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Current issues commentary by Starshine’s Jim Dennis

By Jim Dennis

I perused my latest issue of InfoWorld and noted the following
that might be of interest to the Linux community:

“Software publishers don’t really want customers to see license
terms presale (InfoWorld)”

Ed Foster’s alarming article on the “Article 2B Proposed Changes
to the U.S. UCC or Uniform Commercial Code” (relating to increasing
the enforceability of licensing terms for shrink-wrapped software)
are just about the best argument I’ve yet seen for mainstream
corporations, academic institutions, government agencies and other
organizations to use *free* software.

This was in InfoWorld’s Nov. 30, 1998 (vo. 20 no 48) issue.
URL:


http://www.infoworld.com/cgi-bin/displayNew.pl?/foster/foster.htm

More than you ever wanted to know about InforWorld’s coverage of
the Article 2B issues can be found at:

Article 2B: Previous columns (InfoWorld)

http://www.infoworld.com/cgi-bin/displayNew.pl?/foster/links/2bbackcol.htm

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On page 46 IW has a brief clip about OpenPGP moving a step
closer to IETF standardizations as it’s granted “draft” status.
They mention Network Associates (which aquired PGP Inc last year),
and make no mention of the GNU Privacy Guard Project (GPG). What’s
ironic about this omission is that GPG is the primary development
that allows OpenPGP to move forward through the IETF process. The
IETF requires multiple interoperable and independent
implementations of a protocol for standards adoption. (No URL
available for this tidbit).

More information about GPG can be found at:

GnuPG – The GNU Privacy Guard
http://www.d.shuttle.de/isil/gnupg/

~~~~~~~~~~~~~~~~~~~~~~~~~~~~~~~~~~~~~~~~~~~~~~~~~~~~

IW also ran a rather run-of-the-mill “Linux is gaining momentum”
article. This isn’t on their web site yet — but a search on Linux
returns 689 hits, and an incremental search on “momentum” leaves 30
from prior to this issue.

Searches on “Microsoft” (~9400), “NT” (~7600), “MacOS” (281),
“Macintosh” (~1600), “Unix” (~3300), and “Solaris” (~1200) gives us
some sense of the proportions of their coverage. They only have 12
times more articles on NT and fifteen times more articles on
Microsoft than they do on Linux. For a dark horse late comer that’s
not bad.

No, there wasnt’ anything worth commenting in the article
itself.

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IBM’s Transarc Plans/Announces Upcoming Release of AFS

On p. 19 of this issue IW notes that IBM’s Transarc division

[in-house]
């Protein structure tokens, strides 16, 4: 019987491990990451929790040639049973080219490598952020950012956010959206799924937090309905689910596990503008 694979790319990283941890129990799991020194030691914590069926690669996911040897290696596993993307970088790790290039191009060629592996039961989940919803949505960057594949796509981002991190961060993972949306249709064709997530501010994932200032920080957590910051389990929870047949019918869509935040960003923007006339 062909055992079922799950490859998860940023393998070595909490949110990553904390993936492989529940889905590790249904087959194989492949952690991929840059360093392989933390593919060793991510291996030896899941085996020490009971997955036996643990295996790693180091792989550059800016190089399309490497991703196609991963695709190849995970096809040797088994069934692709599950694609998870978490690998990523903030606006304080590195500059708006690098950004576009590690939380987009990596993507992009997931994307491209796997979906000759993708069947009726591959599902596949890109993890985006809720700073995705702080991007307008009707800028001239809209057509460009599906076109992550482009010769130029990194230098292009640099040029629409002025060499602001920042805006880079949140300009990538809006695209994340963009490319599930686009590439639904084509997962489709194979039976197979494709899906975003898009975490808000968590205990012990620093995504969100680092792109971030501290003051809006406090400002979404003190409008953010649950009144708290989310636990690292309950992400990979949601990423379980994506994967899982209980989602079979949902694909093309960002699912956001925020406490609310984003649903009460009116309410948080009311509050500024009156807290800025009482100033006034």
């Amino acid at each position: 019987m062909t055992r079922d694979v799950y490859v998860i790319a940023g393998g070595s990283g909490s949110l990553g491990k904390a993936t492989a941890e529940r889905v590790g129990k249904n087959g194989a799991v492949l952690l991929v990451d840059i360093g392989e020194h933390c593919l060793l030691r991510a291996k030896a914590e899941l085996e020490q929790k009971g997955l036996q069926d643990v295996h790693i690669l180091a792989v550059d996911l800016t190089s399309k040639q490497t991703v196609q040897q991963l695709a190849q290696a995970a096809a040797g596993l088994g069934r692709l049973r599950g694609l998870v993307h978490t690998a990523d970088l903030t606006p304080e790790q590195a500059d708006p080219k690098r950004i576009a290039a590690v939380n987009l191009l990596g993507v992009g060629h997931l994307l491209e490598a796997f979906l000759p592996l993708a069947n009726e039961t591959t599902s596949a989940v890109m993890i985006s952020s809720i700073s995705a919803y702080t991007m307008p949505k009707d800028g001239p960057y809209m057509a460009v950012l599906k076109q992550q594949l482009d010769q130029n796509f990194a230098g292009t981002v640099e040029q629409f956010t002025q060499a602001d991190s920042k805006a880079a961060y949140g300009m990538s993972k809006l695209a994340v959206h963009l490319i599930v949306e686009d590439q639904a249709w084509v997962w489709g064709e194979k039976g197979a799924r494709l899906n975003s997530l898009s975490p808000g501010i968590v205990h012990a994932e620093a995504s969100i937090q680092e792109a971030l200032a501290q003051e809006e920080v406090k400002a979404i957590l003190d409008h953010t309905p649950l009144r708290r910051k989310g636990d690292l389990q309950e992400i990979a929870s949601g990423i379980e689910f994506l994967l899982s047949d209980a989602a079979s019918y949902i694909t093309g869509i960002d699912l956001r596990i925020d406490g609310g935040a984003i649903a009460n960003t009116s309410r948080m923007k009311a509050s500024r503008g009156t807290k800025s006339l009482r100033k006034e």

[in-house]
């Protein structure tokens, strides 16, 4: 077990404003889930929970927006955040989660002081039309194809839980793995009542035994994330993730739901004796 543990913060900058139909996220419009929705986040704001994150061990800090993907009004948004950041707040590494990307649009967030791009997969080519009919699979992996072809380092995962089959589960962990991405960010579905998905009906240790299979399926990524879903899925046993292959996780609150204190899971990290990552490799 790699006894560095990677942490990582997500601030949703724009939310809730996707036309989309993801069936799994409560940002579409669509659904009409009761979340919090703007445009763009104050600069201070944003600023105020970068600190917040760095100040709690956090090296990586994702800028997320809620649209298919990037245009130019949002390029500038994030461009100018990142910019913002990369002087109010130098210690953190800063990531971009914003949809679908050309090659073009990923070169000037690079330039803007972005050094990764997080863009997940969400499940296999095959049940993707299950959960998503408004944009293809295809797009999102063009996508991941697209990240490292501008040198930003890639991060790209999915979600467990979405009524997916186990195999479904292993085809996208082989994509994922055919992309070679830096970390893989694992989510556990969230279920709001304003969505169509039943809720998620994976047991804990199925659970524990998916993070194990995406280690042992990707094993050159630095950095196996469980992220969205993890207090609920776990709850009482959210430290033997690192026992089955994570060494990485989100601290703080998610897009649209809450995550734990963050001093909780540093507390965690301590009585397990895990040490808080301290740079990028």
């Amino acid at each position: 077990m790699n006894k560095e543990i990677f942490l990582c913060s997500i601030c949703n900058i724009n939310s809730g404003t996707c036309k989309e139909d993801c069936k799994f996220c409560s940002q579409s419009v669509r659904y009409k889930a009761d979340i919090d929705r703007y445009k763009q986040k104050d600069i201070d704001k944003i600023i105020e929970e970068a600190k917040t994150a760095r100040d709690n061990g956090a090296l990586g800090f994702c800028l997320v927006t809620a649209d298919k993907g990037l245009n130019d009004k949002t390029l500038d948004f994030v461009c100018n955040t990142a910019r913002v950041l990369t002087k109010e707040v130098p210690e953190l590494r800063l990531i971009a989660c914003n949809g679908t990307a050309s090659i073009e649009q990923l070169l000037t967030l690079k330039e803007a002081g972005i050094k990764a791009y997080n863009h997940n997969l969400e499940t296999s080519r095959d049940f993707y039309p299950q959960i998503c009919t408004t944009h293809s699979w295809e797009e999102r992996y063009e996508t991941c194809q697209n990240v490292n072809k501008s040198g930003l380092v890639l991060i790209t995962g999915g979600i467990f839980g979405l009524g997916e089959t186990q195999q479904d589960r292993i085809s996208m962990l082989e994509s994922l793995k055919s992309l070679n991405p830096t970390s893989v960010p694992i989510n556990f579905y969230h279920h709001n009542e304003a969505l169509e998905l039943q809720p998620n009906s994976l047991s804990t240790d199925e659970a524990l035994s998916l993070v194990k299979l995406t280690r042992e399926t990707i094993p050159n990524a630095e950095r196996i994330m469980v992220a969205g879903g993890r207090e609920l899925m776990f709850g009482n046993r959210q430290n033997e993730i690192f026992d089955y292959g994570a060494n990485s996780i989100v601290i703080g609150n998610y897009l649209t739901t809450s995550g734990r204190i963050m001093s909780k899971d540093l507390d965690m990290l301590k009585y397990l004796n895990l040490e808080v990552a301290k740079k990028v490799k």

will release Linux clients and servers for their AFS “Enterprise
Network File Sharing System” (formerly the “Andrew Filesystem” from
Carnegie-Mellon University).

Naturally no mention is made of the free AFS clients that have
been available for Linux for several years. There is also no
mention of CODA, the “next generation AFS” which is an ongoing
research project at CMU and is avaialable on Linux, FreeBSD, and
others.

One of those free clients is called Arla and can be found at:
ftp://ftp.stacken.kth.se/pub/arla/

The Linux-AFS FAQ can be found at:

Linux AFS FAQ http://www.umlug.umd.edu/linuxafs/linuxafs.html

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Moving away from InfoWorld and on to the big fish we cast out
attention to yesterday’s:

Wall Street Journal

where they have an article, front page, first column, about
Matthew Szulik, new president of Red Hat Inc.

This personal interest, executive profile piece only mentions
Linux in passing. However, it convinces me that Mr. Szulik will be
a major figure in the commercial Linux world.

Here’s a few quotes:

“Red Hat’s chief executive, Robert Young, employed a kind of
“reverse” psychology. He showed up in a sputtering 20-year-old
Mercedes, and then tried to talk Mr. Szulik out of considering the
move to Red Hat, which involves competing directly against
Microsoft Corp.”

… and

“ “I told him what a bad idea it would be” to jump jobs and
join Red Hat, Mr. Young says. The company had more than $10 million
in sales and 85 employees, mostly inexperienced young people. It
owned no intellectual property, in the form of patents or
copyrights. It’s business consisted mostly of shrinkwrapped
software “tools” to support a free, open operating system known as
Linux, a form of Unix and an alternative to Microsoft’s Windows
platform.”

… and more important (the real focus of this story):

“Mr. Szulik was ready to walk away from Relativity, “gut
wrenching” as it was recalls. There was only one remaining
obstacle: his son.”

and the story goes on to relate that Bob Young passed muster for
little nine year old Brendan Szulik. “Dad” went to work for Red Hat
Inc. on Nov. 16.